The very elegance of this advance and the extensive occurrence of screw dislocations in crystals, however, raise the danger that screw dislocations will be considered the only site of crystal growth at low supersaturations. Frank has avoided this implication, but Seitz (12), in an incidental discussion to a main purpose (essentially as an appreciation), states: "Frank has pointed out that dislocations catalyze crystal growth so that an otherwise perfect crystal containing dislocations should grow far faster than one that does not. In fact, Frank's analysis shows that the presence of dislocations is almost a necessity for growth of crystals by vapor deposition or from solution in periods of time of every day or even geological interest." There is negative evidence, which truly might be only lack of observation, against the statement in the second sentence in that growth spirals have not been found on many crystals (calcite, sodium bromide) upon careful examination.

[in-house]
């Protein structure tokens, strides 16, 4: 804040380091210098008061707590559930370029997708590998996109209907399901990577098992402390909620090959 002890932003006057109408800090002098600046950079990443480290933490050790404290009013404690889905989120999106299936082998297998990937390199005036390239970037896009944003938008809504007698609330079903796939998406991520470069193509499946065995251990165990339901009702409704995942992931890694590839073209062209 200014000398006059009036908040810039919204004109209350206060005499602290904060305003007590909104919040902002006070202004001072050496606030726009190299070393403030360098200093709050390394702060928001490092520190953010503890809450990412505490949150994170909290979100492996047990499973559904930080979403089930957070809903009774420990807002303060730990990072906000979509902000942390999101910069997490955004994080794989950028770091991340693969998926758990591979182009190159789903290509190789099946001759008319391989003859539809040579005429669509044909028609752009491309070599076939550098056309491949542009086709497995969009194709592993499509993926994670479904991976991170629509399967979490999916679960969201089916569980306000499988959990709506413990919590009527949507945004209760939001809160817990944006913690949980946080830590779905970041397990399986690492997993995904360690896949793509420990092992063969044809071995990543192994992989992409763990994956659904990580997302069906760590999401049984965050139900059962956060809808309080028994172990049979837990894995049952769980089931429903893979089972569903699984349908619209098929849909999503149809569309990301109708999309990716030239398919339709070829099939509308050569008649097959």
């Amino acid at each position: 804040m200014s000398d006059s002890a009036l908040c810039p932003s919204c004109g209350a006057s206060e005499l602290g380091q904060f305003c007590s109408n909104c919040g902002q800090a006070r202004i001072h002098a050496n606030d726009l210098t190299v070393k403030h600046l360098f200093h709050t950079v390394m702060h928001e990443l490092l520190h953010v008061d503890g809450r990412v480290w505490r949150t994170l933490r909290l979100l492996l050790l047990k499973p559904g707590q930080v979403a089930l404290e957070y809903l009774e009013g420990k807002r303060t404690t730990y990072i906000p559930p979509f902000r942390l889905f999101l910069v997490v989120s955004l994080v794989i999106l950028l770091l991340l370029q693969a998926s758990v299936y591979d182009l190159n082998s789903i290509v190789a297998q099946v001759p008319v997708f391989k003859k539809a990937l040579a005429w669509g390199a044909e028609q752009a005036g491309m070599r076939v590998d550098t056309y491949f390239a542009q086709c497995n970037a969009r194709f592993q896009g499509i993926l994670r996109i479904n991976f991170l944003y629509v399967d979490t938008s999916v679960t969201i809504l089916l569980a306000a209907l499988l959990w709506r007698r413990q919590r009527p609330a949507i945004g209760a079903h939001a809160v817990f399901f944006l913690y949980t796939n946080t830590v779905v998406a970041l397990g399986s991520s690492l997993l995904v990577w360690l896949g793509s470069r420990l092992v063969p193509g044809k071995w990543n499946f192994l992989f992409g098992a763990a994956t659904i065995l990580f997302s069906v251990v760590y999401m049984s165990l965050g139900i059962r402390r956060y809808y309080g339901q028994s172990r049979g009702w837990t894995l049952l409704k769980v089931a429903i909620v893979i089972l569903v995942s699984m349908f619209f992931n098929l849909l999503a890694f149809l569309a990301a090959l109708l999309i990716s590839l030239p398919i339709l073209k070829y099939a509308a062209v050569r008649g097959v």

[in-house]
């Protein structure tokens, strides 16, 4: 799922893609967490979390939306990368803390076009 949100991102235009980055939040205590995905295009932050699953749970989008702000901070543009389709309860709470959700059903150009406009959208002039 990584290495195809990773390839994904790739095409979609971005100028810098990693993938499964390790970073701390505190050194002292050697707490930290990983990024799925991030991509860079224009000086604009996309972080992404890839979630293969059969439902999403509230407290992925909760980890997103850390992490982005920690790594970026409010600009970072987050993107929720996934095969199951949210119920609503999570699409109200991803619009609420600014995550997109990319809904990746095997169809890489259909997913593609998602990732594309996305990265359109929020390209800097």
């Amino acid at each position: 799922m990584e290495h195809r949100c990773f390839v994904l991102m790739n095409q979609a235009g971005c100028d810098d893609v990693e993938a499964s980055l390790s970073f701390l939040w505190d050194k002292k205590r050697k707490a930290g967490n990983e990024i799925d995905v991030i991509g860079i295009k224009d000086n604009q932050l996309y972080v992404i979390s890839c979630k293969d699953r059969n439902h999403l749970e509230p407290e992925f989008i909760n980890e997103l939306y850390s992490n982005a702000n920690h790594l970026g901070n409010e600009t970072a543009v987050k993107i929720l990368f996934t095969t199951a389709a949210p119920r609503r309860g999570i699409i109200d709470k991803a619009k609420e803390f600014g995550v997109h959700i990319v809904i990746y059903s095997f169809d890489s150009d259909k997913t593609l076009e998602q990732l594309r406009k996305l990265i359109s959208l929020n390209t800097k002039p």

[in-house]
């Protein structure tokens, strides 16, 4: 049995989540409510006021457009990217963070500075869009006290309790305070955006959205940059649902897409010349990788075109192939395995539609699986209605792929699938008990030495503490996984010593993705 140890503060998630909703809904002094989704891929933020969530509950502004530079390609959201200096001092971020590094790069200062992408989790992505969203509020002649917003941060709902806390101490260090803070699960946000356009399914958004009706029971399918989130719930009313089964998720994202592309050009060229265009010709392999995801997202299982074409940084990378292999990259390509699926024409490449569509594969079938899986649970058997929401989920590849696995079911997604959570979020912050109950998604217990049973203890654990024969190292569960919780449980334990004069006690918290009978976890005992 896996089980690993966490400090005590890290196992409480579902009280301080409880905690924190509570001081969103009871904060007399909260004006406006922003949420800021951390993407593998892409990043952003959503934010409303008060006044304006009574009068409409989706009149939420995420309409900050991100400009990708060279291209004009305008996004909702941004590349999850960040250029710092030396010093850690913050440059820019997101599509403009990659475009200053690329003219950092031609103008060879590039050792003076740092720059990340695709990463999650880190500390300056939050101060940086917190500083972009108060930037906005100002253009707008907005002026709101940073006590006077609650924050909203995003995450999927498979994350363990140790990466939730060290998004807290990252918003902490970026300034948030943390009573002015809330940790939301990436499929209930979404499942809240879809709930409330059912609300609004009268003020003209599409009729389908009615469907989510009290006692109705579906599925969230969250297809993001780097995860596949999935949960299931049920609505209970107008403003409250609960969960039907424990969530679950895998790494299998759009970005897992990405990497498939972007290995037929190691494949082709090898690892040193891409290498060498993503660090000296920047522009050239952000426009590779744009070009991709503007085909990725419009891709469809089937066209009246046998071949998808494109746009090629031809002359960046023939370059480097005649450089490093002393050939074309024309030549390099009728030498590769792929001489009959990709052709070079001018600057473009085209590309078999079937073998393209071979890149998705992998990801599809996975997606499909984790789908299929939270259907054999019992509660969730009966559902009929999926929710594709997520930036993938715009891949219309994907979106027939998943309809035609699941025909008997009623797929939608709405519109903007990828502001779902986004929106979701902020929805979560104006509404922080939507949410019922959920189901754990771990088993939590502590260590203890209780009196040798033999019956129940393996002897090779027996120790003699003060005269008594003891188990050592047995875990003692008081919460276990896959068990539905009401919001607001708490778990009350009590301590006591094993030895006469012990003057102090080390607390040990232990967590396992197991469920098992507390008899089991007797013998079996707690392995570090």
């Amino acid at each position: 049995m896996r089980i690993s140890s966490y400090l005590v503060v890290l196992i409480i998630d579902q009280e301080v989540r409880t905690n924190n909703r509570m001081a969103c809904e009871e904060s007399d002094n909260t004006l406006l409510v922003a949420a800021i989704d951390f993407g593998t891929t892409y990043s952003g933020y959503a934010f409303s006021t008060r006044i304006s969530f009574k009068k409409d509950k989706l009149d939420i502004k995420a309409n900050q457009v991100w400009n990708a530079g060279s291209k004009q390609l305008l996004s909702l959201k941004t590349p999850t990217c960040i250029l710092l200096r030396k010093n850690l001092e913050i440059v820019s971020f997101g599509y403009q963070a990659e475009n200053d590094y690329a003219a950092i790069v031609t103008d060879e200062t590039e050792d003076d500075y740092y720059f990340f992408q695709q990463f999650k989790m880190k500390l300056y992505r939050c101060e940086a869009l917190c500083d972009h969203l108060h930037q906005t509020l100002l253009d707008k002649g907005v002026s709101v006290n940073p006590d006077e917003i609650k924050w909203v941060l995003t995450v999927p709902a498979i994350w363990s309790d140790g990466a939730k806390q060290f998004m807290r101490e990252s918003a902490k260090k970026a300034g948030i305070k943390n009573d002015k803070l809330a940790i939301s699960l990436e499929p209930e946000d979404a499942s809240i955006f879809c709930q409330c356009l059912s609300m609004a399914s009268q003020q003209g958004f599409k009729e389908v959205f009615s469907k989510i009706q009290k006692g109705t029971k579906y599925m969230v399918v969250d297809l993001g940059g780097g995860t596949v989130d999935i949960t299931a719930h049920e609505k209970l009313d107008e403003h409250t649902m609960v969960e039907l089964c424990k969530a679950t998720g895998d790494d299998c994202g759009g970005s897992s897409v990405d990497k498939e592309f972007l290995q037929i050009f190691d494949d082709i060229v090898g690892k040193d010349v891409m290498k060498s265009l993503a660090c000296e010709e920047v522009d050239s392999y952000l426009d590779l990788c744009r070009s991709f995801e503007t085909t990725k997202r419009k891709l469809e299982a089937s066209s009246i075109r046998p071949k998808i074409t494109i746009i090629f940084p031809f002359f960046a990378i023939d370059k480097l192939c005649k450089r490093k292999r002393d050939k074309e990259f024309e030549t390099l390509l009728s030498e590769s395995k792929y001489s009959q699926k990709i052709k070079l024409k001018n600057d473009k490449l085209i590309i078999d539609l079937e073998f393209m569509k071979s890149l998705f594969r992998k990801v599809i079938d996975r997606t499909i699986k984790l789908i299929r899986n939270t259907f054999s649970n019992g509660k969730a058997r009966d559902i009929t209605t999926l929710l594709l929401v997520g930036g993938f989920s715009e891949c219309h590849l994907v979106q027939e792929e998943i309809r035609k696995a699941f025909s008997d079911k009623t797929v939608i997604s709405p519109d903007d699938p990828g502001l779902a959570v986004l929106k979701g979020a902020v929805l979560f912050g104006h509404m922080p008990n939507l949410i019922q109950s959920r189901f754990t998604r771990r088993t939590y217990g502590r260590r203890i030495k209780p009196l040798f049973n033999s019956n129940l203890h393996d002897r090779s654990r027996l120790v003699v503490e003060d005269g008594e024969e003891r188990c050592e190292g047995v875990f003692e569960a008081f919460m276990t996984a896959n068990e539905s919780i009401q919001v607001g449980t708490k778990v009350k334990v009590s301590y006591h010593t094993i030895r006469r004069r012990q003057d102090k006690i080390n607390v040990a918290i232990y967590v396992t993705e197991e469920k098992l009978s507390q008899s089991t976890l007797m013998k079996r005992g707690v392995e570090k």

Actually, there is another general process for growth at low supersaturation and it is this process that is called "charge balance" in the title, a choice of term that might be none too happy. The process is really a result of Pauling's principle of microscopic neutrality (Electrostatic Valence Principle) which recognizes that in ionic crystals neutrality of surroundings is maintained among the immediate neighbors of an ion. Thus, a crystal containing silicate groups or any groups of atoms such as CO3--, SO4--, etc. brings up a more serious question of termination than of growth. Growth is by a leap-frog type process in which accretion of negative ions requires added positive ions which, in turn, requires further negative ions, etc. for charge balances. Nor is the process restricted to ionic substances, but might be expected in any case where the atomic arrangement is involved.